Indian institutes lose ground in world rankings

Nine out of 10 Indian universities, which figured among the best 700 institutions last year, have slipped several places down in terms of academic and employer reputation.

By: Express News Service | New Delhi | Published:September 10, 2016 1:17 am

Indian educational institutions have lost ground in the latest edition of the Quacquarelli Symonds (QS) World University Rankings, with IISc Bengaluru dropping out of the top 150 club. It is ranked at 152 this year as against 147 in 2015.

Nine out of 10 Indian universities, which figured among the best 700 institutions last year, have slipped several places down in terms of academic and employer reputation. IIT Madras is the only exception which improved its rank by five places to join the top 250 club.

Among other institutions, IIT Delhi was ranked at 185 as opposed to 179 last year, IIT Bombay slipped 17 positions down to 219, IIT Kanpur stood at 302 from 271 last year, IIT Kharagpur at 313 from 286 and IIT Roorkee at 399 compared to 391 in 2014. IIT Guwahati slipped even further from the 451-460 bracket last year to the 481-490 this time.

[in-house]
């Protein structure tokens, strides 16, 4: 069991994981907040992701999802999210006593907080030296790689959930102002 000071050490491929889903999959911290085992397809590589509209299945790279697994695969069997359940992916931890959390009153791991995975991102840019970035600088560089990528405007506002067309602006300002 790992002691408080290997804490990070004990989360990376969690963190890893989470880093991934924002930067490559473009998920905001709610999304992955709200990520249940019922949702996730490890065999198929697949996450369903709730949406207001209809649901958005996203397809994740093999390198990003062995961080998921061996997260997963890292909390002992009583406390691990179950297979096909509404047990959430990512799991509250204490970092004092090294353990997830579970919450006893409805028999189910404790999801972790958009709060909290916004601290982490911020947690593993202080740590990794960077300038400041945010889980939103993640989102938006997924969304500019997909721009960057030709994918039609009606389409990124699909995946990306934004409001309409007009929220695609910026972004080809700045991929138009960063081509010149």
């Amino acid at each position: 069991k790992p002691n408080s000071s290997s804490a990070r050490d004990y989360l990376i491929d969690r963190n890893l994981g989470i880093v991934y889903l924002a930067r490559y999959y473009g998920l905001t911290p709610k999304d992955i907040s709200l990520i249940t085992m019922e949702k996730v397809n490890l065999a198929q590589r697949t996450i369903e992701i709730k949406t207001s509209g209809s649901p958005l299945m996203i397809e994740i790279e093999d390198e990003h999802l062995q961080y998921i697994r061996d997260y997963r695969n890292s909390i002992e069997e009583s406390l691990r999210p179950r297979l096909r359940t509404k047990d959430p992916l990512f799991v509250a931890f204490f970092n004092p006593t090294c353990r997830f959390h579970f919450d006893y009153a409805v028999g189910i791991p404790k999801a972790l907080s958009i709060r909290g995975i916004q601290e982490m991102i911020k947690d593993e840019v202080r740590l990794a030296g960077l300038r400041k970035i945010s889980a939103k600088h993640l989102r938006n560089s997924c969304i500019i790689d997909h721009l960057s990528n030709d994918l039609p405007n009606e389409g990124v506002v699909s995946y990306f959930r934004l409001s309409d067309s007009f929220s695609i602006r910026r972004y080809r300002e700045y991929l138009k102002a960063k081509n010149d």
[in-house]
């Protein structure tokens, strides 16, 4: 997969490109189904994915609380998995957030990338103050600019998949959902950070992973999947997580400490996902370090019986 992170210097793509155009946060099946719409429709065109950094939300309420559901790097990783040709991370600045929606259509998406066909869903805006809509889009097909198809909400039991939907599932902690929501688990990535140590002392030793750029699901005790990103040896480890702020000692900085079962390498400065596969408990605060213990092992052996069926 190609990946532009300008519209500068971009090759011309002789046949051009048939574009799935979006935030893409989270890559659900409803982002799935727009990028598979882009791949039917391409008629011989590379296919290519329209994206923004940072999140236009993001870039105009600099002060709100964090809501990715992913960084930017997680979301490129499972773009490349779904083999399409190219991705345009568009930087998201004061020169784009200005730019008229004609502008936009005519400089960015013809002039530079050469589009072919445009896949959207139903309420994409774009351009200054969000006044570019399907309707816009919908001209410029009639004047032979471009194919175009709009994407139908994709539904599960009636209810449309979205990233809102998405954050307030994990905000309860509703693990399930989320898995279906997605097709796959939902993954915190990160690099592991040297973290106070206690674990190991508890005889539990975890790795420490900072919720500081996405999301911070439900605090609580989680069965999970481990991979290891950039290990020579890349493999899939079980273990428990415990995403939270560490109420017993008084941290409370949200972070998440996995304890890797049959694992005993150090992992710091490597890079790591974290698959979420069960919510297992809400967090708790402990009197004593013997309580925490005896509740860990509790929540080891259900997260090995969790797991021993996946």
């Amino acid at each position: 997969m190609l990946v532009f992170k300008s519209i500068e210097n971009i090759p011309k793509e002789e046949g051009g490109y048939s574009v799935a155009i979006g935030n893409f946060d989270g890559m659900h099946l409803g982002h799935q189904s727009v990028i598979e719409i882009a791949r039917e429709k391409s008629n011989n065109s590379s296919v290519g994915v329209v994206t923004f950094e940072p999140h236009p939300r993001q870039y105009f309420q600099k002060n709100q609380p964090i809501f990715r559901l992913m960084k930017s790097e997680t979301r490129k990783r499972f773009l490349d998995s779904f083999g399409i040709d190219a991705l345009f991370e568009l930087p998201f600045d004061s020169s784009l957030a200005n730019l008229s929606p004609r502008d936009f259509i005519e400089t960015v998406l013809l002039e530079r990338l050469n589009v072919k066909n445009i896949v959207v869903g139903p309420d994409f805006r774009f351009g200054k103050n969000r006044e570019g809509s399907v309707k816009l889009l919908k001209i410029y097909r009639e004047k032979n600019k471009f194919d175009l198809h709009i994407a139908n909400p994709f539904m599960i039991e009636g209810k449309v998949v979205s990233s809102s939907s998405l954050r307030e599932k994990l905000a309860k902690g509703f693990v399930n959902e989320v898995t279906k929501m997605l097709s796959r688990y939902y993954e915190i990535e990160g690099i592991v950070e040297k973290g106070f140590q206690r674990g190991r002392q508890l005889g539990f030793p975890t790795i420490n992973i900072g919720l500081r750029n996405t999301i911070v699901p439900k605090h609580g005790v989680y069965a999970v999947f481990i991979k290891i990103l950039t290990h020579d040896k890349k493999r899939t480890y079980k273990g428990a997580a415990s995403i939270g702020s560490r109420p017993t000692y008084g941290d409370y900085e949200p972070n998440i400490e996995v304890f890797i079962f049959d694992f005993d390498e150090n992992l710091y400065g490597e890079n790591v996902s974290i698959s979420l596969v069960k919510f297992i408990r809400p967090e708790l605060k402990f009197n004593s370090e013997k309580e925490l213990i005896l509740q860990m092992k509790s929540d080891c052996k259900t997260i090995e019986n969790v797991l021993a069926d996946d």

While Delhi University figured in the 501-550 band, University of Calcutta was in the 651-700 bracket. Banaras Hindu University, Panjab University, University of Mumbai and University of Pune were rated even below the top 700 institutions.

However, on the upside,IISC Bangalore is now rated as the world’s 11th best research institution, according to the citations per faculty scoring, data for which was sourced using Elsevier’s Scopus database.

Ben Sowter, head of research at the QS Intelligence Unit, attributed Indian institutions’ consistent fall in rankings to inadequate numbers of PhD-qualified researchers and international faculty ratio, which directly affect research output.

“The performance of Indian institutions in our recent regional rankings suggests that India is gaining some ground on its regional competitors. Though India is making substantial and commendable progress towards ensuring that more of its tertiary-age population has access to tertiary education, the global edition indicates that substantial challenges remain,” Sowter said in a statement.

In the overall rankings, Massachusetts Institute of Technology continued its run as the world’s best university for the fifth consecutive year. Stanford University displaced the University of Cambridge in the top three, making this the first year since the inaugural rankings of 2004 when American institutions occupy all top three positions.